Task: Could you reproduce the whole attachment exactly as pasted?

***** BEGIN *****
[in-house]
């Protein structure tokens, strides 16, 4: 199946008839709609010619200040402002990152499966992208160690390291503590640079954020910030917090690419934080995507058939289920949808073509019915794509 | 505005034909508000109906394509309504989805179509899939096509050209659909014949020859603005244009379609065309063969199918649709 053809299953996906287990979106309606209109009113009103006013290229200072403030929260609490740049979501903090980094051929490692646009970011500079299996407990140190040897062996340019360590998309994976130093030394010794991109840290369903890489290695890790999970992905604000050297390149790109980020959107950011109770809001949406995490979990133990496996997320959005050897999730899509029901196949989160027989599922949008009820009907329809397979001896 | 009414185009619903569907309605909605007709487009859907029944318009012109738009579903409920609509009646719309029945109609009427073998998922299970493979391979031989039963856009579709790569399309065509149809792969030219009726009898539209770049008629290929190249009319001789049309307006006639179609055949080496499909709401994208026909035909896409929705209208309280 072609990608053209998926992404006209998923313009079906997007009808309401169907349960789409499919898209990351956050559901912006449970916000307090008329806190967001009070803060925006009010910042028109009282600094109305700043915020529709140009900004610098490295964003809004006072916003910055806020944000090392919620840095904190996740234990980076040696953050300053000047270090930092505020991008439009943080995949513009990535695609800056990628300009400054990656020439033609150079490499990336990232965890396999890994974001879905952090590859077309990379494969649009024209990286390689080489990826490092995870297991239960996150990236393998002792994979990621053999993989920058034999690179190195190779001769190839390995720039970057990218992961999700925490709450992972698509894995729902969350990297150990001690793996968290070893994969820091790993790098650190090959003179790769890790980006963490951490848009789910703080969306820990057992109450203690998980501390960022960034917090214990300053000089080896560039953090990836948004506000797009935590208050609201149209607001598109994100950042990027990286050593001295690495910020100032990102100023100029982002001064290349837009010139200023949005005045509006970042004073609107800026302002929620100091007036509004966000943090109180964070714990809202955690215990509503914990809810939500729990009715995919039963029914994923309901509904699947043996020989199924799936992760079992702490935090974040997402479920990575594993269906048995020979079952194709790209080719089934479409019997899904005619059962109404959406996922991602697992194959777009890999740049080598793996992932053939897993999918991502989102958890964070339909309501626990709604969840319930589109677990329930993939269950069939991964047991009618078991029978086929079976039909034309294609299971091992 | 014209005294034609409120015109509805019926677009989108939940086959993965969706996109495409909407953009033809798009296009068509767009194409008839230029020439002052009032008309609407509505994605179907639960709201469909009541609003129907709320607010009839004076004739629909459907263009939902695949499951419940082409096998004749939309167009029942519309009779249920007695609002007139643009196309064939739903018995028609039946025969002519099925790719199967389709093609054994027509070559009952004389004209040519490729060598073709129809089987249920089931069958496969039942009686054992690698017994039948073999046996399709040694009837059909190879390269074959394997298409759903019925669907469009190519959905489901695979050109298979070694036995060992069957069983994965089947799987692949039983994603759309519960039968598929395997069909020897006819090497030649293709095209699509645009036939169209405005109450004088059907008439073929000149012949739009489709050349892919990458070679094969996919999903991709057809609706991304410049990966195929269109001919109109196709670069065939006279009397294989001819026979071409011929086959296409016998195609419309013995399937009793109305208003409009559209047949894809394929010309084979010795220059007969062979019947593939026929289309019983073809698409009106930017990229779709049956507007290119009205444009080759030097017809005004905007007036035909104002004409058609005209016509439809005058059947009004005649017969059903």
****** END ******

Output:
[in-house]
């Protein structure tokens, strides 16, 4: 199946008839709609010619200040402002990152499966992208160690390291503590640079954020910030917090690419934080995507058939289920949808073509019915794509 | 505005034909508000109906394509309504989805179509899939096509050209659909014949020859603005244009379609065309063969199918649709 053809299953996906287990979106309606209109009113009103006013290229200072403030929260609490740049979501903090980094051929490692646009970011500079299996407990140190040897062996340019360590998309994976130093030394010794991109840290369903890489290695890790999970992905604000050297390149790109980020959107950011109770809001949406995490979990133990496996997320959005050897999730899509029901196949989160027989599922949008009820009907329809397979001896 | 009414185009619903569907309605909605007709487009859907029944318009012109738009579903409920609509009646719309029945109609009427073998998922299970493979391979031989039963856009579709790569399309065509149809792969030219009726009898539209770049008629290929190249009319001789049309307006006639179609055949080496499909709401994208026909035909896409929705209208309280 072609990608053209998926992404006209998923313009079906997007009808309401169907349960789409499919898209990351956050559901912006449970916000307090008329806190967001009070803060925006009010910042028109009282600094109305700043915020529709140009900004610098490295964003809004006072916003910055806020944000090392919620840095904190996740234990980076040696953050300053000047270090930092505020991008439009943080995949513009990535695609800056990628300009400054990656020439033609150079490499990336990232965890396999890994974001879905952090590859077309990379494969649009024209990286390689080489990826490092995870297991239960996150990236393998002792994979990621053999993989920058034999690179190195190779001769190839390995720039970057990218992961999700925490709450992972698509894995729902969350990297150990001690793996968290070893994969820091790993790098650190090959003179790769890790980006963490951490848009789910703080969306820990057992109450203690998980501390960022960034917090214990300053000089080896560039953090990836948004506000797009935590208050609201149209607001598109994100950042990027990286050593001295690495910020100032990102100023100029982002001064290349837009010139200023949005005045509006970042004073609107800026302002929620100091007036509004966000943090109180964070714990809202955690215990509503914990809810939500729990009715995919039963029914994923309901509904699947043996020989199924799936992760079992702490935090974040997402479920990575594993269906048995020979079952194709790209080719089934479409019997899904005619059962109404959406996922991602697992194959777009890999740049080598793996992932053939897993999918991502989102958890964070339909309501626990709604969840319930589109677990329930993939269950069939991964047991009618078991029978086929079976039909034309294609299971091992 | 014209005294034609409120015109509805019926677009989108939940086959993965969706996109495409909407953009033809798009296009068509767009194409008839230029020439002052009032008309609407509505994605179907639960709201469909009541609003129907709320607010009839004076004739629909459907263009939902695949499951419940082409096998004749939309167009029942519309009779249920007695609002007139643009196309064939739903018995028609039946025969002519099925790719199967389709093609054994027509070559009952004389004209040519490729060598073709129809089987249920089931069958496969039942009686054992690698017994039948073999046996399709040694009837059909190879390269074959394997298409759903019925669907469009190519959905489901695979050109298979070694036995060992069957069983994965089947799987692949039983994603759309519960039968598929395997069909020897006819090497030649293709095209699509645009036939169209405005109450004088059907008439073929000149012949739009489709050349892919990458070679094969996919999903991709057809609706991304410049990966195929269109001919109109196709670069065939006279009397294989001819026979071409011929086959296409016998195609419309013995399937009793109305208003409009559209047949894809394929010309084979010795220059007969062979019947593939026929289309019983073809698409009106930017990229779709049956507007290119009205444009080759030097017809005004905007007036035909104002004409058609005209016509439809005058059947009004005649017969059903």